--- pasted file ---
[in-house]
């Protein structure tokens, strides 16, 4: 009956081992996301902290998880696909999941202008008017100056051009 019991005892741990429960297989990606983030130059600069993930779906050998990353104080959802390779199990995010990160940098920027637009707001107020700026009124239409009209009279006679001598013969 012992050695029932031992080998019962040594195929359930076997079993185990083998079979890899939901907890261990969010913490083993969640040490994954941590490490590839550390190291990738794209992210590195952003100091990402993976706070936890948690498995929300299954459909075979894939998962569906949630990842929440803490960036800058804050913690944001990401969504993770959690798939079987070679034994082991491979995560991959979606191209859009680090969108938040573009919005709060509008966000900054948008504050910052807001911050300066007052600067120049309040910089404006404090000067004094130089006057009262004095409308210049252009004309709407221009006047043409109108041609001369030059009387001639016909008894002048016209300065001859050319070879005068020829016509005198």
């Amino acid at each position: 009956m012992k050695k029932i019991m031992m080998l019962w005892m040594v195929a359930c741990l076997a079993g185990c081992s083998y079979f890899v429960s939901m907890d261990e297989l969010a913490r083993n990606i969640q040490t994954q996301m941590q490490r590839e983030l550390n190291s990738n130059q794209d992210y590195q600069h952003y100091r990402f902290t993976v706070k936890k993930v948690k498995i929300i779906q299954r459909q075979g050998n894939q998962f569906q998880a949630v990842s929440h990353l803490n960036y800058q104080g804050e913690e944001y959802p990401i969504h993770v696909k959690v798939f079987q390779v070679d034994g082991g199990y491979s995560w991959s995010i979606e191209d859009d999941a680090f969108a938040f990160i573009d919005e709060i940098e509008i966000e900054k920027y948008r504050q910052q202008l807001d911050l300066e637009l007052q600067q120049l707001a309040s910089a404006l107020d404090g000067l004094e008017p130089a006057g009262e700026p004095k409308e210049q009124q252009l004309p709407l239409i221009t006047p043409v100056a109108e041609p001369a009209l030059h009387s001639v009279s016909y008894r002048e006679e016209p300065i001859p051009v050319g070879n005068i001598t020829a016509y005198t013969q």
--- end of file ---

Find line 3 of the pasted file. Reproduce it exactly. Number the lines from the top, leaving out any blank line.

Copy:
């Amino acid at each position: 009956m012992k050695k029932i019991m031992m080998l019962w005892m040594v195929a359930c741990l076997a079993g185990c081992s083998y079979f890899v429960s939901m907890d261990e297989l969010a913490r083993n990606i969640q040490t994954q996301m941590q490490r590839e983030l550390n190291s990738n130059q794209d992210y590195q600069h952003y100091r990402f902290t993976v706070k936890k993930v948690k498995i929300i779906q299954r459909q075979g050998n894939q998962f569906q998880a949630v990842s929440h990353l803490n960036y800058q104080g804050e913690e944001y959802p990401i969504h993770v696909k959690v798939f079987q390779v070679d034994g082991g199990y491979s995560w991959s995010i979606e191209d859009d999941a680090f969108a938040f990160i573009d919005e709060i940098e509008i966000e900054k920027y948008r504050q910052q202008l807001d911050l300066e637009l007052q600067q120049l707001a309040s910089a404006l107020d404090g000067l004094e008017p130089a006057g009262e700026p004095k409308e210049q009124q252009l004309p709407l239409i221009t006047p043409v100056a109108e041609p001369a009209l030059h009387s001639v009279s016909y008894r002048e006679e016209p300065i001859p051009v050319g070879n005068i001598t020829a016509y005198t013969q």